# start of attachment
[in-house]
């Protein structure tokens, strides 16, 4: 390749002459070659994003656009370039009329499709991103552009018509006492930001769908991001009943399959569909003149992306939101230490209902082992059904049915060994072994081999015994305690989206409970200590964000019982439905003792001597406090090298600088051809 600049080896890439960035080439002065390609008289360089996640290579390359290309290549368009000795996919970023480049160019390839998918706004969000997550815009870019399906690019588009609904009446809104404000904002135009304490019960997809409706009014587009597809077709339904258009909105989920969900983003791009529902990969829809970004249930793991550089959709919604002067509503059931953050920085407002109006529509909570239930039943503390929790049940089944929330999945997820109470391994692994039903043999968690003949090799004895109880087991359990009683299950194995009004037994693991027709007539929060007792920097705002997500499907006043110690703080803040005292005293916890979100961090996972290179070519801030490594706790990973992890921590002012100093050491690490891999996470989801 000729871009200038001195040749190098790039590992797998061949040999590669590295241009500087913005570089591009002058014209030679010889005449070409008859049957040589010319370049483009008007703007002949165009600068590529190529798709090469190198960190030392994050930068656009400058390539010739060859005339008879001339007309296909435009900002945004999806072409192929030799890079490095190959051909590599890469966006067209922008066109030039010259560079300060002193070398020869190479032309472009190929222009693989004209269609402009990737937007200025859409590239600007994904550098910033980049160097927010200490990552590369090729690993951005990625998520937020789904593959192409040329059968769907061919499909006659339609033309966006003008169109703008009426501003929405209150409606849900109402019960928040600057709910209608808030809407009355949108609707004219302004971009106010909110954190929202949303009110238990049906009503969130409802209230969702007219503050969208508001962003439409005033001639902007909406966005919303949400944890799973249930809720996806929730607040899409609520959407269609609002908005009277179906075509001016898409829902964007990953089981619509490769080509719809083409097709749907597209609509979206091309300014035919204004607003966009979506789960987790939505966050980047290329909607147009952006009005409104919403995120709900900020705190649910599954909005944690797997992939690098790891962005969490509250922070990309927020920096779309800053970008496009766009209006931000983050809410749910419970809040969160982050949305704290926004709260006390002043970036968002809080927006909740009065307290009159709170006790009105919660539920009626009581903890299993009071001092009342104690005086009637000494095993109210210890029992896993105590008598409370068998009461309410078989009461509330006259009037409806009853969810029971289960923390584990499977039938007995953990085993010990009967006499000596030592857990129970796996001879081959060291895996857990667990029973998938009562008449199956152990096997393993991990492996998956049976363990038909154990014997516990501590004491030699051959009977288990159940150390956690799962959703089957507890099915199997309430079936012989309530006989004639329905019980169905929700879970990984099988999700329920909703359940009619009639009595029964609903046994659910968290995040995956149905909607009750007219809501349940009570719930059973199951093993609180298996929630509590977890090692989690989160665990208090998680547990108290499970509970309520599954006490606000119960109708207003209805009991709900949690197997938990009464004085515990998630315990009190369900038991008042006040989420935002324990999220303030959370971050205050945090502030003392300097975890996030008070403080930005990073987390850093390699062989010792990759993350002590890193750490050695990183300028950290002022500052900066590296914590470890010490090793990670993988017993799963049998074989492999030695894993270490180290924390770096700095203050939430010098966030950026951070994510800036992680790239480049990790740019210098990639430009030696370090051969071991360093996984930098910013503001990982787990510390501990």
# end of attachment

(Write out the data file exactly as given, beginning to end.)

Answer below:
[in-house]
């Protein structure tokens, strides 16, 4: 390749002459070659994003656009370039009329499709991103552009018509006492930001769908991001009943399959569909003149992306939101230490209902082992059904049915060994072994081999015994305690989206409970200590964000019982439905003792001597406090090298600088051809 600049080896890439960035080439002065390609008289360089996640290579390359290309290549368009000795996919970023480049160019390839998918706004969000997550815009870019399906690019588009609904009446809104404000904002135009304490019960997809409706009014587009597809077709339904258009909105989920969900983003791009529902990969829809970004249930793991550089959709919604002067509503059931953050920085407002109006529509909570239930039943503390929790049940089944929330999945997820109470391994692994039903043999968690003949090799004895109880087991359990009683299950194995009004037994693991027709007539929060007792920097705002997500499907006043110690703080803040005292005293916890979100961090996972290179070519801030490594706790990973992890921590002012100093050491690490891999996470989801 000729871009200038001195040749190098790039590992797998061949040999590669590295241009500087913005570089591009002058014209030679010889005449070409008859049957040589010319370049483009008007703007002949165009600068590529190529798709090469190198960190030392994050930068656009400058390539010739060859005339008879001339007309296909435009900002945004999806072409192929030799890079490095190959051909590599890469966006067209922008066109030039010259560079300060002193070398020869190479032309472009190929222009693989004209269609402009990737937007200025859409590239600007994904550098910033980049160097927010200490990552590369090729690993951005990625998520937020789904593959192409040329059968769907061919499909006659339609033309966006003008169109703008009426501003929405209150409606849900109402019960928040600057709910209608808030809407009355949108609707004219302004971009106010909110954190929202949303009110238990049906009503969130409802209230969702007219503050969208508001962003439409005033001639902007909406966005919303949400944890799973249930809720996806929730607040899409609520959407269609609002908005009277179906075509001016898409829902964007990953089981619509490769080509719809083409097709749907597209609509979206091309300014035919204004607003966009979506789960987790939505966050980047290329909607147009952006009005409104919403995120709900900020705190649910599954909005944690797997992939690098790891962005969490509250922070990309927020920096779309800053970008496009766009209006931000983050809410749910419970809040969160982050949305704290926004709260006390002043970036968002809080927006909740009065307290009159709170006790009105919660539920009626009581903890299993009071001092009342104690005086009637000494095993109210210890029992896993105590008598409370068998009461309410078989009461509330006259009037409806009853969810029971289960923390584990499977039938007995953990085993010990009967006499000596030592857990129970796996001879081959060291895996857990667990029973998938009562008449199956152990096997393993991990492996998956049976363990038909154990014997516990501590004491030699051959009977288990159940150390956690799962959703089957507890099915199997309430079936012989309530006989004639329905019980169905929700879970990984099988999700329920909703359940009619009639009595029964609903046994659910968290995040995956149905909607009750007219809501349940009570719930059973199951093993609180298996929630509590977890090692989690989160665990208090998680547990108290499970509970309520599954006490606000119960109708207003209805009991709900949690197997938990009464004085515990998630315990009190369900038991008042006040989420935002324990999220303030959370971050205050945090502030003392300097975890996030008070403080930005990073987390850093390699062989010792990759993350002590890193750490050695990183300028950290002022500052900066590296914590470890010490090793990670993988017993799963049998074989492999030695894993270490180290924390770096700095203050939430010098966030950026951070994510800036992680790239480049990790740019210098990639430009030696370090051969071991360093996984930098910013503001990982787990510390501990």